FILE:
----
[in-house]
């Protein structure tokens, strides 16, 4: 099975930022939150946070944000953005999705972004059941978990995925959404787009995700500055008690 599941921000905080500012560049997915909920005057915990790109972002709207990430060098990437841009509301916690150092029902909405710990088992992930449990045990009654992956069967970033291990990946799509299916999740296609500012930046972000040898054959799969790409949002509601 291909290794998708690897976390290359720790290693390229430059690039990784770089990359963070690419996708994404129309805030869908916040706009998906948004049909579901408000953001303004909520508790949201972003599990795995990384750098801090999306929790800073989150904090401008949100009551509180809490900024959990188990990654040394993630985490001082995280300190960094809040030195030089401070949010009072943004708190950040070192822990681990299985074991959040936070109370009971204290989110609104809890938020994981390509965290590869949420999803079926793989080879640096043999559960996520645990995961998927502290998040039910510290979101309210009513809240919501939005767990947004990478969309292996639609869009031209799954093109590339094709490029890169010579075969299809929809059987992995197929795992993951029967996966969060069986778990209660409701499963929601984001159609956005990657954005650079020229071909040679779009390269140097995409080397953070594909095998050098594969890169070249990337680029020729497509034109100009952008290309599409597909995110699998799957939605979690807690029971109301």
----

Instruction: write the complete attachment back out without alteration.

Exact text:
[in-house]
């Protein structure tokens, strides 16, 4: 099975930022939150946070944000953005999705972004059941978990995925959404787009995700500055008690 599941921000905080500012560049997915909920005057915990790109972002709207990430060098990437841009509301916690150092029902909405710990088992992930449990045990009654992956069967970033291990990946799509299916999740296609500012930046972000040898054959799969790409949002509601 291909290794998708690897976390290359720790290693390229430059690039990784770089990359963070690419996708994404129309805030869908916040706009998906948004049909579901408000953001303004909520508790949201972003599990795995990384750098801090999306929790800073989150904090401008949100009551509180809490900024959990188990990654040394993630985490001082995280300190960094809040030195030089401070949010009072943004708190950040070192822990681990299985074991959040936070109370009971204290989110609104809890938020994981390509965290590869949420999803079926793989080879640096043999559960996520645990995961998927502290998040039910510290979101309210009513809240919501939005767990947004990478969309292996639609869009031209799954093109590339094709490029890169010579075969299809929809059987992995197929795992993951029967996966969060069986778990209660409701499963929601984001159609956005990657954005650079020229071909040679779009390269140097995409080397953070594909095998050098594969890169070249990337680029020729497509034109100009952008290309599409597909995110699998799957939605979690807690029971109301």